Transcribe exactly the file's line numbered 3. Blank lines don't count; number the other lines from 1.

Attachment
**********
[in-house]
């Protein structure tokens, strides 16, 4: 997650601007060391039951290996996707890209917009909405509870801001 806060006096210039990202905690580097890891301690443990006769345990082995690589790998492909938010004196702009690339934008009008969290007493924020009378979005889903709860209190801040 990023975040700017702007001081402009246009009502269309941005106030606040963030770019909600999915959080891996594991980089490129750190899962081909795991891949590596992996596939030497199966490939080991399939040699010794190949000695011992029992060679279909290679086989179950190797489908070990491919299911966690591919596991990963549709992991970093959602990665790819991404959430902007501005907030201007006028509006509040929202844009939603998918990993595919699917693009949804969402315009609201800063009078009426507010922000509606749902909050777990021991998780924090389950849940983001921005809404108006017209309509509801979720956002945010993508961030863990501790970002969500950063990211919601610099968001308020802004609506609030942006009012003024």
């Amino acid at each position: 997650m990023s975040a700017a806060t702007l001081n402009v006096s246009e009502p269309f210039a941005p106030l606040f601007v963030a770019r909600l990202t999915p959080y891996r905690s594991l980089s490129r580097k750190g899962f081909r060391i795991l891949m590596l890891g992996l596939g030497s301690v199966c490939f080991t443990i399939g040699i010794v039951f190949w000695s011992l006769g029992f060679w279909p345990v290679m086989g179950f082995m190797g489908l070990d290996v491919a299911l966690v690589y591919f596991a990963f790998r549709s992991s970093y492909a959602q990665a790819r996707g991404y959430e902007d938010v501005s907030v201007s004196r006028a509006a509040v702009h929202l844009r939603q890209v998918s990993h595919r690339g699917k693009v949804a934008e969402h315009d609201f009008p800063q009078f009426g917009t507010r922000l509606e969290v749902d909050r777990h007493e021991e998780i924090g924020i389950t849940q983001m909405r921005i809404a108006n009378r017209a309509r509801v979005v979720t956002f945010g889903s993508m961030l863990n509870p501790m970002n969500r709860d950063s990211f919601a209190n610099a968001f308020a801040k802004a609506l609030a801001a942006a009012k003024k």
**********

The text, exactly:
């Amino acid at each position: 997650m990023s975040a700017a806060t702007l001081n402009v006096s246009e009502p269309f210039a941005p106030l606040f601007v963030a770019r909600l990202t999915p959080y891996r905690s594991l980089s490129r580097k750190g899962f081909r060391i795991l891949m590596l890891g992996l596939g030497s301690v199966c490939f080991t443990i399939g040699i010794v039951f190949w000695s011992l006769g029992f060679w279909p345990v290679m086989g179950f082995m190797g489908l070990d290996v491919a299911l966690v690589y591919f596991a990963f790998r549709s992991s970093y492909a959602q990665a790819r996707g991404y959430e902007d938010v501005s907030v201007s004196r006028a509006a509040v702009h929202l844009r939603q890209v998918s990993h595919r690339g699917k693009v949804a934008e969402h315009d609201f009008p800063q009078f009426g917009t507010r922000l509606e969290v749902d909050r777990h007493e021991e998780i924090g924020i389950t849940q983001m909405r921005i809404a108006n009378r017209a309509r509801v979005v979720t956002f945010g889903s993508m961030l863990n509870p501790m970002n969500r709860d950063s990211f919601a209190n610099a968001f308020a801040k802004a609506l609030a801001a942006a009012k003024k």